Twelve: When Wisdom of the Catfish met the Gefilte Fish, Part 2

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Carole Bent presents the second part of her memoir.

As I cast my mind back into the distant past, like a fishing net trawling truths from the deep, memories slowly start to resurface.

Large chunks of my life between twelve and sixteen were spent glancing from sorrow to glints of safe sunlight and back again. My spirits lift from time to time, like the corners of my mouth at the memory of a delicious first kiss, first letter and first freedoms.

Just enough to help me navigate through the grey daze.

On a lighter note, my hair remained as much of a challenge as ever, increasingly out of control, seeming to occupy twice as much airspace as others.

A fog of frizz formed around my face, regardless of what felt like a million failed attempts to tame it.

A rediscovered school photograph provides clear evidence that my tales of extreme hair aren’t based on myth, but on truth and are symbolic of my life at that time as events began to spin wildly beyond my control and wishes.

Hairline cracks began to appear left and right. Family fragmenting north and south, from Manchester to Miami, from Withington Road to Washington DC.  Flying to and fro above oceans glimpsed through windows ice cold with crystal curtains created at high altitudes.

The worst of this time?

My father was ill, desperately so. Dying and I didn’t know … or did I?

Like a spoilt child, scraping unwanted vegetables away across a plate, I rejected the idea of his illness firmly and fully, pushing it away with all of my might.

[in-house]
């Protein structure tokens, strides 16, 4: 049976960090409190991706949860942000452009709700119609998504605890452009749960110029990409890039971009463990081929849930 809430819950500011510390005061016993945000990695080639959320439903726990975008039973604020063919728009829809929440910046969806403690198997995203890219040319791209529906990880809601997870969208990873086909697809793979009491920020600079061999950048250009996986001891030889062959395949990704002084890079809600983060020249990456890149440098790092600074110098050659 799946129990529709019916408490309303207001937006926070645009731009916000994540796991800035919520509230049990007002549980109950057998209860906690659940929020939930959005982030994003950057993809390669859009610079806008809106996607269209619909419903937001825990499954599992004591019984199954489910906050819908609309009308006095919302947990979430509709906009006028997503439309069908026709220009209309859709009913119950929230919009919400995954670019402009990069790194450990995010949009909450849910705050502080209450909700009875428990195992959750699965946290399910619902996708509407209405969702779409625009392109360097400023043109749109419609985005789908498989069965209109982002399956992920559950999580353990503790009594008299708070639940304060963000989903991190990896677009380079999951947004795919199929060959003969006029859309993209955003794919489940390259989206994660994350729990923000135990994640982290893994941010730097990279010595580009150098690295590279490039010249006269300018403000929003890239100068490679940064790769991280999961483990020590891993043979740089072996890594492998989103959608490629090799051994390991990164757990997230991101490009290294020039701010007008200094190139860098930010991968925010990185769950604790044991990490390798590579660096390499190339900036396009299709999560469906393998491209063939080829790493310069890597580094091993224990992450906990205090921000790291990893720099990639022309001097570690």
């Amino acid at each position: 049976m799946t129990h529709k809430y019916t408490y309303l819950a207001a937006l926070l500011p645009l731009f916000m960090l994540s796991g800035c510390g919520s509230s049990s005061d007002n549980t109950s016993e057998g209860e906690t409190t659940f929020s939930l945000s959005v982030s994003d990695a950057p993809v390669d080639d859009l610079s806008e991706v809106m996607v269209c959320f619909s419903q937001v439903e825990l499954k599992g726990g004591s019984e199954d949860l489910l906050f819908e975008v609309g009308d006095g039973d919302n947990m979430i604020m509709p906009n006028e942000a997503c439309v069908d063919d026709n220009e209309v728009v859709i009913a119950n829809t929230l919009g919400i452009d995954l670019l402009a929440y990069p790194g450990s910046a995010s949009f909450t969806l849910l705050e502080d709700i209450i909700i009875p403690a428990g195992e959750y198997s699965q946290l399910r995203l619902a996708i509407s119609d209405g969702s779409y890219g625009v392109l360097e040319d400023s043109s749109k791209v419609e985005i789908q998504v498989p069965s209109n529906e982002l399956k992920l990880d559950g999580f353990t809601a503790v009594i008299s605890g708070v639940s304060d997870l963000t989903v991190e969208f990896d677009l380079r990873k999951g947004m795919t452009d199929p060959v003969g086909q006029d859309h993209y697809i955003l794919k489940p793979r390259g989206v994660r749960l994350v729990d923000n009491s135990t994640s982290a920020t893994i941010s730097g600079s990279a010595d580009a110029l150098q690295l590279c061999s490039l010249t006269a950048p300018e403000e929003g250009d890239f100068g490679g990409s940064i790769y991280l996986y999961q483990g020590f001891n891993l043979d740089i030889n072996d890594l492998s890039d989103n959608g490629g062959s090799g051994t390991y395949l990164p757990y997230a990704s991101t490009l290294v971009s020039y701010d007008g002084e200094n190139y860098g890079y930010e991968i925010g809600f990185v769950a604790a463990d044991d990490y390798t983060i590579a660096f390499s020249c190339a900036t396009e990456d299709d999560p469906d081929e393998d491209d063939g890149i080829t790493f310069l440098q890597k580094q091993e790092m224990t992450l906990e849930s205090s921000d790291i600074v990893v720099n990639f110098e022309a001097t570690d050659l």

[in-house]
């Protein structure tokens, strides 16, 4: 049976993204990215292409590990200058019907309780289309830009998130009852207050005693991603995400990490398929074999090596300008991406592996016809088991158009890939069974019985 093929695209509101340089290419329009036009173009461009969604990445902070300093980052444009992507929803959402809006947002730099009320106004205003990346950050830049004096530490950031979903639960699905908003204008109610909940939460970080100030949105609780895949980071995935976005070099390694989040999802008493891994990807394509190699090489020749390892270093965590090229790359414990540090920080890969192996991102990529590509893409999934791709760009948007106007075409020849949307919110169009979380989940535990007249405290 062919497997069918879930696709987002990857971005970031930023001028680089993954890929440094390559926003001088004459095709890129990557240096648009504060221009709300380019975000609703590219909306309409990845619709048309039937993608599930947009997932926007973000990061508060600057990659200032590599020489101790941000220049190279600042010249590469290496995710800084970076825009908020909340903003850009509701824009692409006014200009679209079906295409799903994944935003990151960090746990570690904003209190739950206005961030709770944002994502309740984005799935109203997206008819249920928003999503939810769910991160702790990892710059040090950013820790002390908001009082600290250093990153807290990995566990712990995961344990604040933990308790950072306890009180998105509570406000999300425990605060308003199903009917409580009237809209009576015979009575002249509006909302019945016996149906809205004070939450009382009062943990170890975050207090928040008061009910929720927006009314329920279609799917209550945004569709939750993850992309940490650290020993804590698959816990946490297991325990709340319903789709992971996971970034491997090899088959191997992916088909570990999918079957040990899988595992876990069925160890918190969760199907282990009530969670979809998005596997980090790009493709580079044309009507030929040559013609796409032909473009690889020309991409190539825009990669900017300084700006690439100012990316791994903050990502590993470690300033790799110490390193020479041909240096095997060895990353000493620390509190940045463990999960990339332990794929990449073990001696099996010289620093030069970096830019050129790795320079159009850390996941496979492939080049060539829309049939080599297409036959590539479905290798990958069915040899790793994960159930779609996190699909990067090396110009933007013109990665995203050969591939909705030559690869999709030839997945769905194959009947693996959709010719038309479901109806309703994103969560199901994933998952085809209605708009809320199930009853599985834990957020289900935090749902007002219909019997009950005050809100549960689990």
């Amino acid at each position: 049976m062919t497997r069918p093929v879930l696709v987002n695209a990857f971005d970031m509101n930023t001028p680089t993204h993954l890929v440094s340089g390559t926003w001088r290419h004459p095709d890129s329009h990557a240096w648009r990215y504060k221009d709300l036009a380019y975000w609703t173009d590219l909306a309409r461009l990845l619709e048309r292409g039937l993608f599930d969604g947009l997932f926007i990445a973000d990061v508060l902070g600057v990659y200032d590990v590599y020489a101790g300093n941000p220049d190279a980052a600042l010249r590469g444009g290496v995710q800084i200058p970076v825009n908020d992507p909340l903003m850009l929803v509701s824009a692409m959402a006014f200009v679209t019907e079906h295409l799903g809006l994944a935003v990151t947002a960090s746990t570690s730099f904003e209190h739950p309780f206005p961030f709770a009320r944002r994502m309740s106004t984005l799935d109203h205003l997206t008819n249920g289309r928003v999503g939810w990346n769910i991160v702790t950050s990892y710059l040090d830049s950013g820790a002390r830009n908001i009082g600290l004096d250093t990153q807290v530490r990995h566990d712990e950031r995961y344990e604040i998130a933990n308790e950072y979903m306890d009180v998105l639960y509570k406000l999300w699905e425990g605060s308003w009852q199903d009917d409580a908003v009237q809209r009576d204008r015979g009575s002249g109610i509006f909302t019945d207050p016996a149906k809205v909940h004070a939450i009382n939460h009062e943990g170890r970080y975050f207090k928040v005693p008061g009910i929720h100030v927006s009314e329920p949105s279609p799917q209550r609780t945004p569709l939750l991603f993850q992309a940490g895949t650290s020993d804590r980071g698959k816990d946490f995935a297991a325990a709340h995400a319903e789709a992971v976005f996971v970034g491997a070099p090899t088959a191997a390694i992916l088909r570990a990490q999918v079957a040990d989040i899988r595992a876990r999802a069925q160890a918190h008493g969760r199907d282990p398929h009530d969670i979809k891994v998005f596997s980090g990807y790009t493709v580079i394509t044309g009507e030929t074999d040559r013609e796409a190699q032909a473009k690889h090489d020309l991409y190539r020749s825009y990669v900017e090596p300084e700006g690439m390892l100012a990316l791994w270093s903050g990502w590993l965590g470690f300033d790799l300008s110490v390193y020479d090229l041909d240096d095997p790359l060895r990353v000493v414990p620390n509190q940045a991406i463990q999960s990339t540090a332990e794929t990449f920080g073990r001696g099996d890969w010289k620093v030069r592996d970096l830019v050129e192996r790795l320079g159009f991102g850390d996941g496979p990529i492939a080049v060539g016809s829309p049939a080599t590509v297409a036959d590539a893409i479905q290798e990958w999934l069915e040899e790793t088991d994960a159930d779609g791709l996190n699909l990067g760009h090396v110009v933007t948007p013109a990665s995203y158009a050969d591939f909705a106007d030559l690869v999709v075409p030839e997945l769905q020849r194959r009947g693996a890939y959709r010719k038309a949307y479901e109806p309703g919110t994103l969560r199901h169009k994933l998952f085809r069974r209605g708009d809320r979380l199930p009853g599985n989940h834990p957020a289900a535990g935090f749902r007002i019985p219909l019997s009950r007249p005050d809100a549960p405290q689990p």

Maybe I naively wanted to believe that If I couldn’t feel it, it couldn’t be real.

By burying it deep, I could skim the nightmare without letting it change the direction of my day.

By keeping going, I remained anonymously acceptable, no different than others.

By holding tears in check, I could project a synthetic strength and cling tightly to the illusion of hope whilst the worlds that I knew crumbled.

There must have been attempts to help to navigate this time, but apart from my aunts’ love and kindness, I don’t remember too much except well-intended distractions and a collective desire to divert or deny the heartbreaking truth.

Throughout a deadly illness full of treatments and operations, school terms still came and went, time blowing back and forwards with the same constancy and rhythm as the trains that click-clacked along the lines from north to south and back again.

Nights back at school remained the same, chilly beneath unforgivingly scratchy blankets.

Unlike some, homesickness became a constant for the first few miserable nights.

Along with what felt like just a handful of other girls, I never learnt how to shake off the sickening feeling that trapped my heart for those first days and nights, year after year.

Lying in parallel lines, we were a quiet orchestra of muffled tears and gulps, our shared shameful weakness only partly hidden by the dark.

Daytimes thankfully felt kinder and after a week or so each time, sorrow dissolved like sugar in hot tea.

On one of those days, my Batmitzvah came and went.

A word that meant nothing to school friends except as a G-d given excuse to fly free of the school grounds each Sunday to learn Hebrew. It meant only a little more to me at the time.

My attempts to learn words in a language that I could not read were no more successful than my efforts to learn the piano, ride a horse, cook, or translate Latin.

Thank G-d for a sense of humour and parents too distracted to worry.

Recently rediscovering and slowly reading words written by our wise and charismatic Rabbi to the Batmitzvah group, it was a revelation to reflect on the depth of feeling, meaning and significance woven in lines that I seemed to have entirely missed at the time.